“By investing in creating a place where people want to stay awhile, malls and shopping centers can become a marketing platform as much as they are a retail destination,” writes Benjamin Laker in Forbes. “Those that will succeed are those who invest in forward-thinking and organic marketing opportunities by infusing a community aspect to their properties.”

By having a dedicated analog space that is directly connected to a brand’s digital database and tracking system, retailers can see direct returns from having a physical space on their bottom line, even if the store itself isn’t profitable. This is the “omnichannel” approach of combining digital and physical brand building to drive sales and create consumer affinity.

“Our Mountain Studios and our e-commerce business operate on the same platform, providing a seamless, omnichannel customer experience whether they are shopping with us online or in person,” says Odom. “This allows us to continue to improve our fulfillment options and process efficiencies with our inventory across the company.”

“The Thule Store Denver, like many of our other Thule Brand Stores around the world, will be a destination for consumers looking to learn more about our brand, and will serve as an entry point for many existing Thule customers to learn more about some of our other categories and award-winning products,” says Chris Ritchie, Communications manager for Thule.

As Ritchie points out, while in-store happy hours and movie nights might be great experiences to build community, sometimes the retail experience provides customers with an opportunity to have experience with products that might not be best to buy online without getting their hands on first.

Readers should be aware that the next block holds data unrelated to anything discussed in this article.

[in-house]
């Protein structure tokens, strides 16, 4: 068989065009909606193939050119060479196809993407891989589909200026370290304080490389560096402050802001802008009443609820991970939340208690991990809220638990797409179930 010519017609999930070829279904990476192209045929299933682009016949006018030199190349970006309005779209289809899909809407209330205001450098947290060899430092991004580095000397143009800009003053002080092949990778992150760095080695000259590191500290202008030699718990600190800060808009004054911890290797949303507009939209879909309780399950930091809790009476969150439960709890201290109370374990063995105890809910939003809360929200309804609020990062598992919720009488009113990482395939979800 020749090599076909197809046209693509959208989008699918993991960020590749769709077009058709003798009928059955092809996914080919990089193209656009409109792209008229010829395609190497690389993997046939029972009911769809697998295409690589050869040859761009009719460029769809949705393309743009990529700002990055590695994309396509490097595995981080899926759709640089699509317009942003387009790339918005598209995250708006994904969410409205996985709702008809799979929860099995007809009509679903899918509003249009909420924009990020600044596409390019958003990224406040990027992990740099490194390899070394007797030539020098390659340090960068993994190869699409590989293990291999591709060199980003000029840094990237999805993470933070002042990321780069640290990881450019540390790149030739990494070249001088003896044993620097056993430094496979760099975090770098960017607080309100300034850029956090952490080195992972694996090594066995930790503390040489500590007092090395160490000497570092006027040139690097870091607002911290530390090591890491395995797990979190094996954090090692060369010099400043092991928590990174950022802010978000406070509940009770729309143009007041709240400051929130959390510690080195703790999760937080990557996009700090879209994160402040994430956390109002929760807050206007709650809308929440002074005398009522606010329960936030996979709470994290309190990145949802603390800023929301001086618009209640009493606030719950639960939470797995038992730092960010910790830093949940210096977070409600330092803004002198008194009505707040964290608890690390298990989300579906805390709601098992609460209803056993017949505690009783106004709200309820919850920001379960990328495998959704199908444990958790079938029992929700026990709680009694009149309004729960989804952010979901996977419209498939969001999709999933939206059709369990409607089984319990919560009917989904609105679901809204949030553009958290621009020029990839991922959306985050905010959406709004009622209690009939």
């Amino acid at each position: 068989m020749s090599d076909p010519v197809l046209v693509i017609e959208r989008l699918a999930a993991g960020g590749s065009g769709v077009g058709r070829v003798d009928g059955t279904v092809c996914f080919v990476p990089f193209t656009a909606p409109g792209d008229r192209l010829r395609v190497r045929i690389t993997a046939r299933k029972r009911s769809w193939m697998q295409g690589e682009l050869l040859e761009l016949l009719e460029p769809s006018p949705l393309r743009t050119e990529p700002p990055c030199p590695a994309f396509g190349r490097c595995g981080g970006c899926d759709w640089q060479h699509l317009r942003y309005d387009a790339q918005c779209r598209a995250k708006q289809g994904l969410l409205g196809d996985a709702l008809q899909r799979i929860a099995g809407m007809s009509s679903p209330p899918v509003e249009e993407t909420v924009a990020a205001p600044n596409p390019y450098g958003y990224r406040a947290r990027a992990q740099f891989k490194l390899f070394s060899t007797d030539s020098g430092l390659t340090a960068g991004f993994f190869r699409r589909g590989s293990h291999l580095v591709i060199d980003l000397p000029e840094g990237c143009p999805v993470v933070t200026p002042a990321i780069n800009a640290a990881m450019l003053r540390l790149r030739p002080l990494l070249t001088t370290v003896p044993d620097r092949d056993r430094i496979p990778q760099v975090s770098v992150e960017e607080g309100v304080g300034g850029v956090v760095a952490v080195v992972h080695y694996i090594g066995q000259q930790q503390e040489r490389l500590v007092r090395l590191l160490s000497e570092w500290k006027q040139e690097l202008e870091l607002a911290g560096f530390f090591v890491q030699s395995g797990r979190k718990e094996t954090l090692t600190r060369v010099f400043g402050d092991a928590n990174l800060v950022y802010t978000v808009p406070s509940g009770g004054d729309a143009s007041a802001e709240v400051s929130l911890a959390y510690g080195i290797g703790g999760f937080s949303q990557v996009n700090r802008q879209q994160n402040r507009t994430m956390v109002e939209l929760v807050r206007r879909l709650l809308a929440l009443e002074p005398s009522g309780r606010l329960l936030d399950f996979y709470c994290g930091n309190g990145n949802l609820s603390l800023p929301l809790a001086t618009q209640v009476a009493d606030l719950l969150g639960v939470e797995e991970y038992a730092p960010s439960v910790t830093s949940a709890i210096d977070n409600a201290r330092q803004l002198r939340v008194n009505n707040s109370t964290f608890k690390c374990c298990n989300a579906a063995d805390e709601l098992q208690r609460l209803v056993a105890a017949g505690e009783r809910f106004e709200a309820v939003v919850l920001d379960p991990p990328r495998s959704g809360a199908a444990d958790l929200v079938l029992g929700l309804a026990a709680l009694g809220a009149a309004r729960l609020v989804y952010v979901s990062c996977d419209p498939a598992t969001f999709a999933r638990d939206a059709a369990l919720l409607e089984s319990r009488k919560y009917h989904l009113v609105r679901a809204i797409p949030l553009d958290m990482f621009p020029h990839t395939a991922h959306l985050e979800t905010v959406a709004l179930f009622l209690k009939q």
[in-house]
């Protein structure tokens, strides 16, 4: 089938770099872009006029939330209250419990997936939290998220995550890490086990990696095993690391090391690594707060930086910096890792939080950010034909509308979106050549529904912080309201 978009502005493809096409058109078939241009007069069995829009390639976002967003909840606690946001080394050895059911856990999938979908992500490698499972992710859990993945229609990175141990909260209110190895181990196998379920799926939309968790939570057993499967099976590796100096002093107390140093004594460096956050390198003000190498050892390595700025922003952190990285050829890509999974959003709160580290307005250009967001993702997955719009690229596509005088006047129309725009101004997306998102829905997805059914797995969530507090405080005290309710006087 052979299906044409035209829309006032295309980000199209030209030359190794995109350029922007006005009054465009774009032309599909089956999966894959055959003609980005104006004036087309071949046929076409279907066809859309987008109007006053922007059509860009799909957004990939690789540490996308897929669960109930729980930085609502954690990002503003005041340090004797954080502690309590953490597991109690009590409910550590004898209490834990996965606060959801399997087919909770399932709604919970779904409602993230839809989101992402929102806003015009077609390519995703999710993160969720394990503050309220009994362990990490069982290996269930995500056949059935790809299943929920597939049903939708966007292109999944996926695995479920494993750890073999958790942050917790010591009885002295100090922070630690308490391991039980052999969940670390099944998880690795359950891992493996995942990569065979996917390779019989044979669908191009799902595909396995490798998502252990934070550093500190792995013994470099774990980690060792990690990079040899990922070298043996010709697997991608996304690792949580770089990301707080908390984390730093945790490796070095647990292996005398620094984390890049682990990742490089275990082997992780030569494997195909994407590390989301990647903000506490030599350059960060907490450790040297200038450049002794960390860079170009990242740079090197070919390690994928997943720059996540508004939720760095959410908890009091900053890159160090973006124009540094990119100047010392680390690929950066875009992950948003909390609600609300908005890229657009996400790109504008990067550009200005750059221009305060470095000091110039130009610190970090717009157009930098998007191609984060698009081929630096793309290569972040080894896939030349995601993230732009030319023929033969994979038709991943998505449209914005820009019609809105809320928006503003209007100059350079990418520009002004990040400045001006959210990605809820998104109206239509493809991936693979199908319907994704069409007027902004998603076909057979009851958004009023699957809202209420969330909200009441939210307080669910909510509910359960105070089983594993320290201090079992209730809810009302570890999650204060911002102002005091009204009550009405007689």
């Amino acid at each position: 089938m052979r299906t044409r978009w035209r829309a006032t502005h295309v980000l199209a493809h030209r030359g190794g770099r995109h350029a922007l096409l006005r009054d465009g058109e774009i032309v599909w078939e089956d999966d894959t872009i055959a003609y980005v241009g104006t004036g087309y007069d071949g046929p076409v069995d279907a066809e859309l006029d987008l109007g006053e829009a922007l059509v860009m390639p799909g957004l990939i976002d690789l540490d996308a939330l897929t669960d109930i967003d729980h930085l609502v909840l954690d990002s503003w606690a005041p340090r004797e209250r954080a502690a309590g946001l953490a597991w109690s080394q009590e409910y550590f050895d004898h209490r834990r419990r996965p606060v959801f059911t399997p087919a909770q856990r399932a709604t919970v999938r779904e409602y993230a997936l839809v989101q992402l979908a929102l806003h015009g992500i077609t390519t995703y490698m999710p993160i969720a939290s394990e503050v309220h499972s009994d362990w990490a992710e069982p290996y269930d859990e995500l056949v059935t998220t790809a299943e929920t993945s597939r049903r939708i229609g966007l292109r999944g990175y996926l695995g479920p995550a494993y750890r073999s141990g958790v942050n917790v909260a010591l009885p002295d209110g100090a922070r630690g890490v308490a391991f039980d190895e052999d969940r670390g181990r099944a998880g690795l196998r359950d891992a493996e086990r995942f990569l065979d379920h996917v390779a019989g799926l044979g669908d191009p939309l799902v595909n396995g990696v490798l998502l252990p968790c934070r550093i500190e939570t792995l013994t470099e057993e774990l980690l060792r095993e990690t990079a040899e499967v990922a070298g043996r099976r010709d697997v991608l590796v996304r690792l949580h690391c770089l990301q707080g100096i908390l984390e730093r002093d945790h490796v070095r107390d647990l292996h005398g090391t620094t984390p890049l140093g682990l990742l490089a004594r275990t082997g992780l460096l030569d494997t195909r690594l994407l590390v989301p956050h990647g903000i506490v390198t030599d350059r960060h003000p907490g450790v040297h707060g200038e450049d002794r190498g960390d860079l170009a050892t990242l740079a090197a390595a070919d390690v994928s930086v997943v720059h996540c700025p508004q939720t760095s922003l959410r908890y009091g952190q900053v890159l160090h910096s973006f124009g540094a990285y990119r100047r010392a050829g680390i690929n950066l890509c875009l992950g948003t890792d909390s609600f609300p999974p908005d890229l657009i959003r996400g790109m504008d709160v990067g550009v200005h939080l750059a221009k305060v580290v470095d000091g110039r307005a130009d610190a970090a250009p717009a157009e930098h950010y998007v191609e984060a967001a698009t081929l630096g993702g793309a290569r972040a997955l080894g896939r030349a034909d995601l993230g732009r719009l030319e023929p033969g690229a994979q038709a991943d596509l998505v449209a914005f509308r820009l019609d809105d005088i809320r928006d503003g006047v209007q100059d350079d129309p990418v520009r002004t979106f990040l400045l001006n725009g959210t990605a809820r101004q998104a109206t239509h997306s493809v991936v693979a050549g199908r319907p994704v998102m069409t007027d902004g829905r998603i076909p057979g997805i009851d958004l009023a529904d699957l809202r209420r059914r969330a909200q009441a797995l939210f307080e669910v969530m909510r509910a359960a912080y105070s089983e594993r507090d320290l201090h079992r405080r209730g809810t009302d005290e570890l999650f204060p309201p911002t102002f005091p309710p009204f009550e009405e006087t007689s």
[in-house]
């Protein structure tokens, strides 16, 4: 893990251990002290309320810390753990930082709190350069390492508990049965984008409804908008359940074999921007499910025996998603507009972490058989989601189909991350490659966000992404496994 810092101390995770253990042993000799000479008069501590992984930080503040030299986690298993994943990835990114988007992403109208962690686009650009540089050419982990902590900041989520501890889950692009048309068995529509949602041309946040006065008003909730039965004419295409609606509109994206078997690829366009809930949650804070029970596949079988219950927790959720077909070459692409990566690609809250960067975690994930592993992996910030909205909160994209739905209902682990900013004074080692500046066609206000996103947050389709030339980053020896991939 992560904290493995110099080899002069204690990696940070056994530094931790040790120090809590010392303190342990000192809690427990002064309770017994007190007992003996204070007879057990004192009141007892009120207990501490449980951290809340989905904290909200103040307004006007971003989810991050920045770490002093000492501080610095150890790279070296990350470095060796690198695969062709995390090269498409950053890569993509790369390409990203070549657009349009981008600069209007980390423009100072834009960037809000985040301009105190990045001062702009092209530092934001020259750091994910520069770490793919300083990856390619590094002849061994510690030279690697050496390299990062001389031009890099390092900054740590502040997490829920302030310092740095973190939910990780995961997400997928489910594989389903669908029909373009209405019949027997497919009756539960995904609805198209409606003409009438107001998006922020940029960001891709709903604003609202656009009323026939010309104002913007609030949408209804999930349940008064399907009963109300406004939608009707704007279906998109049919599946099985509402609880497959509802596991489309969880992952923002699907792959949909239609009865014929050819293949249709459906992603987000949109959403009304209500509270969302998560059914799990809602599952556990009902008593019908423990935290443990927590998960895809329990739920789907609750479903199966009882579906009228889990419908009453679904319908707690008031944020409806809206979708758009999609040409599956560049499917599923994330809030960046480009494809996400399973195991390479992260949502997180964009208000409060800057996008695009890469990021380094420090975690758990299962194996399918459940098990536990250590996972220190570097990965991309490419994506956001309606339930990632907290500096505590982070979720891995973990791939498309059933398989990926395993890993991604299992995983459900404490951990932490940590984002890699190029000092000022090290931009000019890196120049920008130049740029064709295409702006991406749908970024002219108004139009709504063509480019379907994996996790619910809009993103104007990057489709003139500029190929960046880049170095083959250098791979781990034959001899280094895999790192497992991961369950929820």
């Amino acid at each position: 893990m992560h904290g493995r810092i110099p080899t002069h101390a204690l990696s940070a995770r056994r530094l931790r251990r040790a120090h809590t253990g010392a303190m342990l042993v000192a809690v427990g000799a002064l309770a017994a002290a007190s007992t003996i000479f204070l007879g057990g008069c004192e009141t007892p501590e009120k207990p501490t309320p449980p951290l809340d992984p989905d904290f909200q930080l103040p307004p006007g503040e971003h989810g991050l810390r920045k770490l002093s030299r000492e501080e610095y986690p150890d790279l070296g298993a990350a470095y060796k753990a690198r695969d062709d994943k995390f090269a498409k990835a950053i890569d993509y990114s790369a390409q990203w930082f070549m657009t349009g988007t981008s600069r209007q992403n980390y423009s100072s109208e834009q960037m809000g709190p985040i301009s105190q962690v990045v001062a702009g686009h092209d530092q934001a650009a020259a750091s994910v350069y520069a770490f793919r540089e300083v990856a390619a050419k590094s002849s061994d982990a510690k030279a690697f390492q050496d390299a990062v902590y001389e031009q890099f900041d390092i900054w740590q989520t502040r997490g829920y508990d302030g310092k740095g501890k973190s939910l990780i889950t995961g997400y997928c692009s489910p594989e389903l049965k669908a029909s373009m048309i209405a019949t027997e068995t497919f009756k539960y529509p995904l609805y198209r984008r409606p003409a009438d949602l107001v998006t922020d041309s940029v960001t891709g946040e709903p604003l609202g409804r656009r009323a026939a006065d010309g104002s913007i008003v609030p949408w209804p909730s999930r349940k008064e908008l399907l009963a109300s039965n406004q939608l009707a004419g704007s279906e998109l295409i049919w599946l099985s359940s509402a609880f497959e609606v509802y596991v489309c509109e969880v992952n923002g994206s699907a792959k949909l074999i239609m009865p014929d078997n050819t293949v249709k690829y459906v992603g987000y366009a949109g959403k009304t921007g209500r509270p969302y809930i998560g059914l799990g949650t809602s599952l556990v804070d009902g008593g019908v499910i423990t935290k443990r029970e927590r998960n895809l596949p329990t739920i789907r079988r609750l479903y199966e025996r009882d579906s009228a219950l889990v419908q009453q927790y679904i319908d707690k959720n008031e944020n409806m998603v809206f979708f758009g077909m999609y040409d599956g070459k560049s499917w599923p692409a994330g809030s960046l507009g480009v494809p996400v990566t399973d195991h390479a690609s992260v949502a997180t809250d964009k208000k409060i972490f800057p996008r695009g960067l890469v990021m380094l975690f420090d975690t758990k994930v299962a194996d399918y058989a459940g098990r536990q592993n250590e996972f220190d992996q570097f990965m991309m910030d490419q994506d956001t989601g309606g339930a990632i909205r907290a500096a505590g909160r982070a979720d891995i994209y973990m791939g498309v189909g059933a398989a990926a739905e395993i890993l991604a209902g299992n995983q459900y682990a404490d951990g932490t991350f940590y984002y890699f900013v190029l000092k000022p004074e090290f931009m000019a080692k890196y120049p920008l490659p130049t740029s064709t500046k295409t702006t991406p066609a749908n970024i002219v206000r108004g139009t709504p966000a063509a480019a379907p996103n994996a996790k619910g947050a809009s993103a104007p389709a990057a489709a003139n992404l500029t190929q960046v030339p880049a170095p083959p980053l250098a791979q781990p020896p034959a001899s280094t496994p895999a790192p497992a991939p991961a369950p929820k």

“When a new parent is looking for a baby stroller it can be important to come into a store to interact with the product and ask detailed questions to a sales representative,” says Ritchie. “And the same goes for a relative newcomer to rooftop tent camping, where experiencing the benefits of a deployable tent on top of your vehicle can best be accomplished by climbing up into one on display in our store.”

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Rocky Mountain Underground, or RMU, kicks all of these experiences up a notch with their new store in Truckee, Calif., that will complement the brand’s original store in Breckenridge, Colo., and another in Whistler, B.C. The new retail space in Truckee will feature a bar, restaurant, and outdoor patio with live music. The brand will also help with employee housing and coordinate events directly with local non-profits in the Tahoe area.

“Truckee has one of the most impressive ski and mountain bike communities in the world and we’re honored to join and contribute to the progression of the outdoor industry in Truckee,” says CEO Mike Waesche.

Skiers can expect to see more brands opening storefronts soon as the omnichannel trend grows, as well as non-outdoor “digital” brands popping up with analog storefronts.

In fact, down the road from the new Stio and Black Diamond stores in Boulder, Amazon recently opened a 4-Star store. Just a few doors down from the Eddie Bauer storefront on the 29th Street pedestrian mall, Amazon’s boutique store was full of thousands of products that have earned 4-stars or more on the retail giant’s website. There are 33 more stores like this throughout the U.S.A.

Breezing through the Amazon store the other day, I didn’t see any skis or roof racks for sale, but I did notice people checking out were being asked for their email addresses to make it easier to track purchases, just like at Stio.